For Easter, I bought Skipper the book, The Oak Inside the Acorn by Max Lucado. If you have not heard of it, think Dr. Seuss's Oh the Places You'll Go in terms of it written as a growing up story, a life of possibility story, with the difference in that Max Lucado brings God into the picture. And, not only is God there, but that we all have very specific tasks set out for us by God. My oldest son really enjoys this book. It is one of his favorites. While it is written for the 5-10 year old in mind, it really could be the kind of book you give to a graduate - a simple reminder that we all have that somebody we were meant to be.
In the book, a little acorn must leave his mother. She tells him not to worry, that this is what he must do, and to trust that God made him to be the tree he is. So he falls and finds himself in a truck alongside a little orange tree. Eventually the acorn grows into a little oak, but tries to be an orange tree, and then flowers, and so forth, until one day he realizes that a great big oak is what God designed for him all along. A little girl comes into the story too and we see her grow up, wonder at leaving her own home, and eventually leaving, after finding comfort and knowledge that a little acorn grows into a great oak.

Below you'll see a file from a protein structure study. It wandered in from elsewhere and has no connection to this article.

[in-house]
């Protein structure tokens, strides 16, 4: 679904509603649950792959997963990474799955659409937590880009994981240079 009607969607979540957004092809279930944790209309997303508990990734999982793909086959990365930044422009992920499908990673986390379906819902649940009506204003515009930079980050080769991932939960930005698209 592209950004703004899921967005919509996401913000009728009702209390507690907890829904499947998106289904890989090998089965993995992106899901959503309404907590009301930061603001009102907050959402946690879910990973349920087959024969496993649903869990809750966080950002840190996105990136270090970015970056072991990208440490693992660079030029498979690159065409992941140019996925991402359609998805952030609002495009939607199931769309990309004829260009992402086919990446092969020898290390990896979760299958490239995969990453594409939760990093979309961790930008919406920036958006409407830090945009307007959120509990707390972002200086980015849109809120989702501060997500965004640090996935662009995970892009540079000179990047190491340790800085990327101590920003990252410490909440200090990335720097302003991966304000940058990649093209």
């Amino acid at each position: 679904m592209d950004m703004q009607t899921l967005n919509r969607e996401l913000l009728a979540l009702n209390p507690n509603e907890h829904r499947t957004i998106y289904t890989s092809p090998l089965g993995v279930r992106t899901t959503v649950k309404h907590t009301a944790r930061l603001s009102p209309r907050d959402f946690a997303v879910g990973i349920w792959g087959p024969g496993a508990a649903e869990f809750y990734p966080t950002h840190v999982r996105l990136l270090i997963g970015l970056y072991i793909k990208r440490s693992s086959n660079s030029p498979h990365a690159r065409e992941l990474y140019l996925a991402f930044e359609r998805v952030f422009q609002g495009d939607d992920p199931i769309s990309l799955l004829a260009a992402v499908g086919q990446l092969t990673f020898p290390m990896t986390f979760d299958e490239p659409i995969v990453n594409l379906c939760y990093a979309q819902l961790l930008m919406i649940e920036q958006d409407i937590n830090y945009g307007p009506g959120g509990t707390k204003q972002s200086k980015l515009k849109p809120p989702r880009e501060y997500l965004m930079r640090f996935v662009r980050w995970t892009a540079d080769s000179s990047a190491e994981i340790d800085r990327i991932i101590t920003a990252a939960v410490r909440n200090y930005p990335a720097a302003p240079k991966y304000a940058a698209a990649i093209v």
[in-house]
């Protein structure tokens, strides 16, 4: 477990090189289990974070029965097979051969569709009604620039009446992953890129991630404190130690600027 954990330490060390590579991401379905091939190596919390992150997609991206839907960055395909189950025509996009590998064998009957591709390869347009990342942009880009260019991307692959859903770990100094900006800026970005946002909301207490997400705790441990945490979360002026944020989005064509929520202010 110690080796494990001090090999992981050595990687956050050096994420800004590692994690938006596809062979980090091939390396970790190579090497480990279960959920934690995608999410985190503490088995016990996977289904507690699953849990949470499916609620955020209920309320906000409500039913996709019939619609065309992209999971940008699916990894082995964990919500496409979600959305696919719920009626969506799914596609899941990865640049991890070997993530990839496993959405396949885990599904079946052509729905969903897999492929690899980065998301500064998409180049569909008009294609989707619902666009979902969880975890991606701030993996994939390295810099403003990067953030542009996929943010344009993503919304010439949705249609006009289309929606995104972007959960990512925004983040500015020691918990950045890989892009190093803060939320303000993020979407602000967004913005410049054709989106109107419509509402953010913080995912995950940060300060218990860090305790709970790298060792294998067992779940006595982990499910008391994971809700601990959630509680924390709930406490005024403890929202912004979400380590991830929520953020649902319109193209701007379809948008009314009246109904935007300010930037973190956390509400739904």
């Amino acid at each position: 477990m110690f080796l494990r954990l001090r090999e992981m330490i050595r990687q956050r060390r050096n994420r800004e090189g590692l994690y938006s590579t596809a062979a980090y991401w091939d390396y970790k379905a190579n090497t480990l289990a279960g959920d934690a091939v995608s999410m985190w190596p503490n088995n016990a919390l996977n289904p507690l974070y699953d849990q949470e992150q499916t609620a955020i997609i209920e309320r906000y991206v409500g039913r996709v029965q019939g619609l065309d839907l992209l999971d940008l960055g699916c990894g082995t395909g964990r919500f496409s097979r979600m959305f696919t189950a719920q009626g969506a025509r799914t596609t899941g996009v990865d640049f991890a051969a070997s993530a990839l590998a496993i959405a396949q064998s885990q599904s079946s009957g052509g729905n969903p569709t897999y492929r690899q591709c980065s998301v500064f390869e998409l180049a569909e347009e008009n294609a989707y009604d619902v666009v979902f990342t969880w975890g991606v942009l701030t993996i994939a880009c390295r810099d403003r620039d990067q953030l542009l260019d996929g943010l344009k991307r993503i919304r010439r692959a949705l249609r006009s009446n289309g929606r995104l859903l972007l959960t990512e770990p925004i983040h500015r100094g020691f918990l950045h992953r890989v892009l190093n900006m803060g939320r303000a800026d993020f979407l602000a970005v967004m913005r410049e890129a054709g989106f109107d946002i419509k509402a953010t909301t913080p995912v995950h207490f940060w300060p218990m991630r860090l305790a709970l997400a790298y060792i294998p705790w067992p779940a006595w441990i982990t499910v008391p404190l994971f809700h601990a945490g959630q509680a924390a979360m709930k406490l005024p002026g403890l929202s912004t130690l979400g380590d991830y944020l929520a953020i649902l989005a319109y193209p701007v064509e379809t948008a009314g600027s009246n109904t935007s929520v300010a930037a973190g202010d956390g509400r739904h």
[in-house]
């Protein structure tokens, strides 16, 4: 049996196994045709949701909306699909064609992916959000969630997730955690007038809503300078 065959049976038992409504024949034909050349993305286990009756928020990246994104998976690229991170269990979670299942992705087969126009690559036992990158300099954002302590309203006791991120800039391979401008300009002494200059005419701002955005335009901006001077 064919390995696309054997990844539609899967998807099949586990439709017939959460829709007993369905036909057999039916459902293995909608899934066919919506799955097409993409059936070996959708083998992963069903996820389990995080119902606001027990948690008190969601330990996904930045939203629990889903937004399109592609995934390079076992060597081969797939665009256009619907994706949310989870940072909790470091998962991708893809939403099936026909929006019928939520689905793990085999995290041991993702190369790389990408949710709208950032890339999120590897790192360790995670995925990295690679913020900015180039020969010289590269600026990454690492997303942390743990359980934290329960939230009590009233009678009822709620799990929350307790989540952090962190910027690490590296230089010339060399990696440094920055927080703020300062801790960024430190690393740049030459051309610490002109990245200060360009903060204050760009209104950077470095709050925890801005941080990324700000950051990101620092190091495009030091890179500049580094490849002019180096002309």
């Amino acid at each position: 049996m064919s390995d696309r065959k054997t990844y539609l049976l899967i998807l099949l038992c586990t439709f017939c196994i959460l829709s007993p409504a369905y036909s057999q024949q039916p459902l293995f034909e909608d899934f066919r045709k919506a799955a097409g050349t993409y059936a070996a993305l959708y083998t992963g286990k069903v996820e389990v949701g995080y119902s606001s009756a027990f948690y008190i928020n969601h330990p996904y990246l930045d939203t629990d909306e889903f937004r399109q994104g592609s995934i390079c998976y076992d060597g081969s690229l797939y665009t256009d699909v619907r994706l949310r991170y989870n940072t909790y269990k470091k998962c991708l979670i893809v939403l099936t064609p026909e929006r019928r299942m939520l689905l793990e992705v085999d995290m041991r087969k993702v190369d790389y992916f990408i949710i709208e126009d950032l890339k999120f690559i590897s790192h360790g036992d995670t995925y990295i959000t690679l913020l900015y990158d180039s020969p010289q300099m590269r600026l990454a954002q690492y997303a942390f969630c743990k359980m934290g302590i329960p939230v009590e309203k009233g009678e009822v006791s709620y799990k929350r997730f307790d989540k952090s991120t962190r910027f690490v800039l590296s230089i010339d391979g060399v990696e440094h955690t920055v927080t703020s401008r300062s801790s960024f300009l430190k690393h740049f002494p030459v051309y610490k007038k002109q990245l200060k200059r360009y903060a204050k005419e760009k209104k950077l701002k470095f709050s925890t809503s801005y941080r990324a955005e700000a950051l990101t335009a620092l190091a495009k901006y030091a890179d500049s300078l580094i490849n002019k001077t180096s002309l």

It is a very sweet story, but for me, I most love the author's little note to parents at the beginning. I will copy it below, and I sure hope this isn't against copyright or anything, as I just love what he has to say!
God prewired your infant. He scripted your toddler's strengths. He set your teen on a trajectory. God gave you an eighteen-year research project. Ask yourself, your spouse, and your friends: What sets this child apart? Childhood tendencies forecast adult abilities. Read them. Discern them. Affirm them. Cheerlead them.
You've been a book with no title - read it! A CD with no cover - listen to it! An island with no owner - explore it! Resist the urge to label before you study. Attend carefully to the unique childhood of your child.
Uncommon are the parents who attempt to learn these God-given abilities - and blessed are their children.
Blessings, Max Lucado